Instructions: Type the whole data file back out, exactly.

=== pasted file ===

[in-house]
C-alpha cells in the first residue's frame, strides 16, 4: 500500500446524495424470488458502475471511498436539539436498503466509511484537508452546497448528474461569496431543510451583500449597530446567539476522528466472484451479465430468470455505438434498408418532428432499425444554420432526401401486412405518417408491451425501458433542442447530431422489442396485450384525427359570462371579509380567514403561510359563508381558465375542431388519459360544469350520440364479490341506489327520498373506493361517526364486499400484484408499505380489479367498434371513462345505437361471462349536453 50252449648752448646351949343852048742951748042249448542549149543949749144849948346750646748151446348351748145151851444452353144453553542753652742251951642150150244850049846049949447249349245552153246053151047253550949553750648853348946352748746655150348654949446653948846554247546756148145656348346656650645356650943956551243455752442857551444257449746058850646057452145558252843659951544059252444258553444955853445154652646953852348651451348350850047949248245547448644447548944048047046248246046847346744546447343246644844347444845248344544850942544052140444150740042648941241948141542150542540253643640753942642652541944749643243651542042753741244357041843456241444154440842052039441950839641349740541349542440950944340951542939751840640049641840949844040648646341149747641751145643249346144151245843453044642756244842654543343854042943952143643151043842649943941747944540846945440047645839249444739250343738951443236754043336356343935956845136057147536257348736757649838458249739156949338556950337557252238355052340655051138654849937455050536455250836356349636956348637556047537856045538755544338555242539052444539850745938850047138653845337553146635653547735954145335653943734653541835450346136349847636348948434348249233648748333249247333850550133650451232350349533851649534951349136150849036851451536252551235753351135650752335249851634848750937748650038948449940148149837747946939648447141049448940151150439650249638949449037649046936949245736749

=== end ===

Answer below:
[in-house]
C-alpha cells in the first residue's frame, strides 16, 4: 500500500446524495424470488458502475471511498436539539436498503466509511484537508452546497448528474461569496431543510451583500449597530446567539476522528466472484451479465430468470455505438434498408418532428432499425444554420432526401401486412405518417408491451425501458433542442447530431422489442396485450384525427359570462371579509380567514403561510359563508381558465375542431388519459360544469350520440364479490341506489327520498373506493361517526364486499400484484408499505380489479367498434371513462345505437361471462349536453 50252449648752448646351949343852048742951748042249448542549149543949749144849948346750646748151446348351748145151851444452353144453553542753652742251951642150150244850049846049949447249349245552153246053151047253550949553750648853348946352748746655150348654949446653948846554247546756148145656348346656650645356650943956551243455752442857551444257449746058850646057452145558252843659951544059252444258553444955853445154652646953852348651451348350850047949248245547448644447548944048047046248246046847346744546447343246644844347444845248344544850942544052140444150740042648941241948141542150542540253643640753942642652541944749643243651542042753741244357041843456241444154440842052039441950839641349740541349542440950944340951542939751840640049641840949844040648646341149747641751145643249346144151245843453044642756244842654543343854042943952143643151043842649943941747944540846945440047645839249444739250343738951443236754043336356343935956845136057147536257348736757649838458249739156949338556950337557252238355052340655051138654849937455050536455250836356349636956348637556047537856045538755544338555242539052444539850745938850047138653845337553146635653547735954145335653943734653541835450346136349847636348948434348249233648748333249247333850550133650451232350349533851649534951349136150849036851451536252551235753351135650752335249851634848750937748650038948449940148149837747946939648447141049448940151150439650249638949449037649046936949245736749